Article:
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Chickens

We’ve had our little mixed flock since the spring of 2012. We started with Barred Rock, Buff Orpington, Dominique, and Rhode Island Red day-old chicks. At first, our chickens lived at home, where we were renting 5 acres. But when we had to move “to town” in April 2013, we moved the chickens to a friend’s farm about a mile away. We initially had three roosters but one was killed (along with 2 Buffs and 1 Rhody) by a fox in summer 2013. While we called around looking for laying-age hens, a generous and anonymous neighbor “donated” 8 hens to our flock. It was impossible to know exactly what breeds they were, or even their ages. Some were able to integrate quickly into the bunch, and some, sadly, were not. Meanwhile, our last remaining Buff Orpington hen went broody around Mother’s Day 2013, and after three 3-week stints with various apparently-not-fertilized eggs, she hatched two chicks! She knew there was something wrong with one of them, and though we tried to save it, it died the day after hatching. We were able to foster the other baby (Cheep-Cheep) in our brooder at home, and integrated her into the flock that summer. We were back to 13 chickens by the fall; 2 roosters and 11 hennies. We blame hawks and/or cannibalism for our losses. Then, on Mother’s Day 2014, either a raccoon or fox or..? attacked our flock and killed 8 birds, including both roosters. Since our sweet buff mama hen was broody again, I figured “what the heck!” and gave her ONE egg the day after the massacre. Three weeks later she hatched it out and though it made the 7+ hour trip south from PA to VA, Cheep-Cheep2 escaped while we attempted to move the hens from my dad’s to the farm. Add to that {or, rather, take away} the hen that we presume was either killed by a hawk or her sisters, we moved just 4 hens to the farm in summer 2014. We added 8 Buff Orpington poults and 1 Buff rooster shortly after arriving, bringing the numbers up to lucky 13.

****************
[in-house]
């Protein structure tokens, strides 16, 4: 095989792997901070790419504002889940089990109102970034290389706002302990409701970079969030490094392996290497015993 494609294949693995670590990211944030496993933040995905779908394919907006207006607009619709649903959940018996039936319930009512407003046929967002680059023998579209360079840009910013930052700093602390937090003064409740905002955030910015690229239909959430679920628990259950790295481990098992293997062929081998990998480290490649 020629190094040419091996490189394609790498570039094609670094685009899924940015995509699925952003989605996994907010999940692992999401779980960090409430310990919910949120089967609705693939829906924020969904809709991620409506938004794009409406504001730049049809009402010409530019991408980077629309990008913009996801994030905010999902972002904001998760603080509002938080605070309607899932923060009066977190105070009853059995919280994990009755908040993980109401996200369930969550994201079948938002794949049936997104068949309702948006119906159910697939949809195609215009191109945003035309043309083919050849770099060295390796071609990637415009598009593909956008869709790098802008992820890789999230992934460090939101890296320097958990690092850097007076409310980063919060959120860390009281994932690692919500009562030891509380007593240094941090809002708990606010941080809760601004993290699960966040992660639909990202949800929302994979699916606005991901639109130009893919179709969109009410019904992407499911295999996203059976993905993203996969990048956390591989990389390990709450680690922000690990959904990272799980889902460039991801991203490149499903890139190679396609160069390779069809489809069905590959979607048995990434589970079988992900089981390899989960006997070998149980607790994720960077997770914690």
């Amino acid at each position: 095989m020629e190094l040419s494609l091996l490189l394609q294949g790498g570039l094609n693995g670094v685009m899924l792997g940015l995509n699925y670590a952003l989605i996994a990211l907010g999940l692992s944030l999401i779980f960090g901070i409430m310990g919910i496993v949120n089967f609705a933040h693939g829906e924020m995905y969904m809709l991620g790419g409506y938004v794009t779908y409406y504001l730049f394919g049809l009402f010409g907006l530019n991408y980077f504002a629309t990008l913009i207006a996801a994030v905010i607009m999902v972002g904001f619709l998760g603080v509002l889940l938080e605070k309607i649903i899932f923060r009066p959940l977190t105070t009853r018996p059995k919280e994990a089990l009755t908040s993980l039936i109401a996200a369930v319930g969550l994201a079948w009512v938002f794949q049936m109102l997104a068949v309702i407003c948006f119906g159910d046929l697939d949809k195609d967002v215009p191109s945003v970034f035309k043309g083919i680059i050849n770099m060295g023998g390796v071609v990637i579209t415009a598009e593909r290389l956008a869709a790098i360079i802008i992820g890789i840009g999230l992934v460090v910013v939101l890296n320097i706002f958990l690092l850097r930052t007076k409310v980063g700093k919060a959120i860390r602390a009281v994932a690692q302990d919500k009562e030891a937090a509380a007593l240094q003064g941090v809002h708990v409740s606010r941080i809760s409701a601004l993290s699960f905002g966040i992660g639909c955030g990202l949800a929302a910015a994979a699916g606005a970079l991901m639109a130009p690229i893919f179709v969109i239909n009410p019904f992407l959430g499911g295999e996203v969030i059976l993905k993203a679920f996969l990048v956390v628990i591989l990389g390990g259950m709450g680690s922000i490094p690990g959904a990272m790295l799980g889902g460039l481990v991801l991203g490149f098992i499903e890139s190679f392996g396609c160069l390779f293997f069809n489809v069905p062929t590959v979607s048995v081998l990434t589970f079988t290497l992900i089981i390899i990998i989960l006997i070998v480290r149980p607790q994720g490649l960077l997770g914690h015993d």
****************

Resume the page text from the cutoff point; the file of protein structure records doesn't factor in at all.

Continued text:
We keep our chickens in a homemade mobile coop built on a 4×8 utility trailer. We use Premier 1 Electronetting and in the fall 2013, due to extreme predator pressure, installed an electric door that opens at sunrise and closes at sunset. During spring, summer and fall we use our tractor to move the coop about once a week. The winter of 2013/2014 was so snowy, it was impossible to move the trailer at all, so following every snowfall we shoveled/swept the drifted snow to create a clearing around the door/ramp area of the chicken house. With an electric waterer they seemed to do just fine in the frigid temps, even after the extension cord to their heat lamp became unusable.

I plan to keep the chickens in the same paddock as the sheep, and as long as they get along with the guardian dog, I most likely won’t use the electronetting anymore. I still plan to move the coop every couple of days, though, to prevent killing the grass beneath it.

Happy Hennies

Happy Hennies

Owl Moon Farm Chick Brooder

Quarantine Pen which can be a brooder, an ICU, puppy run…whatever we need.

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